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Red Sox 5, Angels 9: Tough luck start, Bad pen finish

The Red Sox suffered from bad luck early,and terrible pitching late, winding up on the bottom in the first game of the day - night doubleheader.

Jim Rogash

The Red Sox came up well short in the first half of their day - night doubleheader with the Angels, falling 9-5 in a game characterized by bad luck in the beginning, bad relief pitching at the end.

The first few innings of the game were virtually indistinguishable from what we might have seen in a typical game during the May slump. You want wasted baserunners? The Sox stranded two in each of the first three innings. David Ortiz struggling? The big man himself left six men on in the first four innings, going 0-for-3 with two strikeouts against Tommy Hanson. Strange events conspiring to prevent good things from happening to the Sox? Try a Daniel Nava ground ball catching the back of Tommy Hanson's foot and kicking out to third. Instead of having Jacoby Ellsbury home on a ground ball single, the Sox had him tagged out at third.

Felix Doubront wasn't exactly having the best luck either, though at least the Red Sox had some agency in the runs he allowed. One in the second came on some pretty standard issue ground balls. Well-placed by the Angels, and well-timed with one being out of the leadoff spot, allowing Howie Kendrick to get into position to score on Erick Aybar's two-out base knock. It's something that will happen a thousand times to any pitcher, but when it does, it's aggravating.

The third inning saw much better contact, with Mike Trout finding the wall in left for a leadoff double. The frustrating thing for Doubront will be the fact that a 2-2 pitch to Josh Hamilton found the corner, but Jarrod Saltalamacchia's awkward stab made it look like a frame job, and the call did not go his way. A double steal let the Angels tack on two more on productive outs, and the Sox were in a 3-0 hole.

The Sox made a game of it in the fourth, taking two back, including one on a leadoff homer from Mike Carp. But David Ortiz was once again the surprise problem man in the lineup against Hanson, hitting the first pitch into the shift to end the inning.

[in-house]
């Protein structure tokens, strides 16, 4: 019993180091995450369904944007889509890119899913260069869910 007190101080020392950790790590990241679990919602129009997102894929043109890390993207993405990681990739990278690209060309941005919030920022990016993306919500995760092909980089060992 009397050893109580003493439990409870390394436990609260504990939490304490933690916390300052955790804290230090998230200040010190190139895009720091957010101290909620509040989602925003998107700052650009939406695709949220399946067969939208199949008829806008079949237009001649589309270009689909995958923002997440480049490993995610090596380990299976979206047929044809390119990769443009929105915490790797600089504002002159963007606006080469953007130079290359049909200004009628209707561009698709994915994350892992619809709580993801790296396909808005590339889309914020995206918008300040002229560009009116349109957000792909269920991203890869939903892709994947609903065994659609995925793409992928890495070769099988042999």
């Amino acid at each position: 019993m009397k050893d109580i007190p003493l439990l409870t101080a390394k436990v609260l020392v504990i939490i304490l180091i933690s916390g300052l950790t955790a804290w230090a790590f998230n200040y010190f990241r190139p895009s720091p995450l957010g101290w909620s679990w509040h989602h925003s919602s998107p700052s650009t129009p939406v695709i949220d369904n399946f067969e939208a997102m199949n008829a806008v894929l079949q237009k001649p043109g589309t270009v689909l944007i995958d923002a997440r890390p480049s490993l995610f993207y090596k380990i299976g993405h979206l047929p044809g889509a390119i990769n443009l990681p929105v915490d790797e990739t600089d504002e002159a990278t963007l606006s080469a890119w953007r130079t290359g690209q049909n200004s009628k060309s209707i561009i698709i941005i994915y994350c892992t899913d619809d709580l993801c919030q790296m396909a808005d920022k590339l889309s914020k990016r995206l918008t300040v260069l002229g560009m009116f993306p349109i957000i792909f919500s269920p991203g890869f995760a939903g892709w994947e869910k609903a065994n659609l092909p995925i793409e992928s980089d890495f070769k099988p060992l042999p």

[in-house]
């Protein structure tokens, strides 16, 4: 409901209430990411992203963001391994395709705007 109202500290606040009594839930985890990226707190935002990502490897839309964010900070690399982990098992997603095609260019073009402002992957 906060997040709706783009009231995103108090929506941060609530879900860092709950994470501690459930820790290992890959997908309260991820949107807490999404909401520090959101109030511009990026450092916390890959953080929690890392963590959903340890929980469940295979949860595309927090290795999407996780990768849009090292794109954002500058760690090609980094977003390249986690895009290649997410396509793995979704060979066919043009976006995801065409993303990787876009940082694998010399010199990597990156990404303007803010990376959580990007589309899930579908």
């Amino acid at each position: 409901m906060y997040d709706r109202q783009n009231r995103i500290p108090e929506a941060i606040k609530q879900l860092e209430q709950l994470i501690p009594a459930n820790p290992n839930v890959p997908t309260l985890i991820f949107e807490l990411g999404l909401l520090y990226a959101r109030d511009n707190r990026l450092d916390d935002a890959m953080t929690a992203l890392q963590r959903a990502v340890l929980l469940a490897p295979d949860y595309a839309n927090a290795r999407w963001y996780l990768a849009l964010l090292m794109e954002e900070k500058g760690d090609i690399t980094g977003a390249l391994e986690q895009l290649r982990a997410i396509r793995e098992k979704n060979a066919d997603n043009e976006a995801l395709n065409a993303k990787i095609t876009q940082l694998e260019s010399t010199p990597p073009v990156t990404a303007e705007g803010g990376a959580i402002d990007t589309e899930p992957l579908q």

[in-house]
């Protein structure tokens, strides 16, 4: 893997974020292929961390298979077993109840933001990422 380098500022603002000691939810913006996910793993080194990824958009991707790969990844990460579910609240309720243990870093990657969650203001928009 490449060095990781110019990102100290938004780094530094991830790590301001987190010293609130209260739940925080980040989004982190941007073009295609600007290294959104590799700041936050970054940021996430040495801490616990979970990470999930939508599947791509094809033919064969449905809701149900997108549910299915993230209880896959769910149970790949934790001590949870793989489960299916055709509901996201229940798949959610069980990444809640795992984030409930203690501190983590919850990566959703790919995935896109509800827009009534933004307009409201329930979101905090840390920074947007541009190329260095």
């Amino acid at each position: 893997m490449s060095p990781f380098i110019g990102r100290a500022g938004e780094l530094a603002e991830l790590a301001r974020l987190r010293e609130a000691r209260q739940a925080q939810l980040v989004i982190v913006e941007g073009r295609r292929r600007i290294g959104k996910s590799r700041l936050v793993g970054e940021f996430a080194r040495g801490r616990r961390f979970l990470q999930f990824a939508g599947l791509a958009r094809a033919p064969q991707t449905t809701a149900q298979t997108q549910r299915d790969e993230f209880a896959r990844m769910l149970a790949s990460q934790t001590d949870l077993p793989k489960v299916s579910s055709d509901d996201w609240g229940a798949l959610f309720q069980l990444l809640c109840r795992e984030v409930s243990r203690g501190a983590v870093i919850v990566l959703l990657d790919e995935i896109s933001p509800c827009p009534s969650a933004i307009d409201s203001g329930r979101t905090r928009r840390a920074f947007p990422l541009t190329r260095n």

Whatever forces of the universe hurt them in the first six, the last three--at least up until the bottom of the ninth--were a complete mess. Franklin Morales was the first man out of the pen, making his first relief appearance of the year. It did not go nearly so well as his start. While he picked up two outs quickly enough, getting J.B. Shuck and Josh Hamilton around a Mike Trout double, the Sox elected to intentionally walk a struggling Albert Pujols to face Mark Trumbo. Perhaps the last vestiges of the bad luck came through then, with Trumbo cueing a ground ball just barely fair past first base to score a fourth run for the Angels.

From there, though, it was just plain awful. 12 of the next 14 pitches Morales threw went for balls, first loading he bases, and then walking in two runs. Clayton Mortensen came into the game to give up a seventh run before finally getting out of the frame. The Angels would score two more in the ninth, adding insult to injury when Andrew Miller walked in another run.

Shockingly, the Red Sox would manage to earn some small victory with their last out. A furious rally in the ninth saw them score three times, actually forcing Mike Scioscia to turn to his closer, Ernesto Frieri, and perhaps making him unavailable for the second half of the doubleheader. Frieri, however, got the job done, leaving the Red Sox with a loss in game one.

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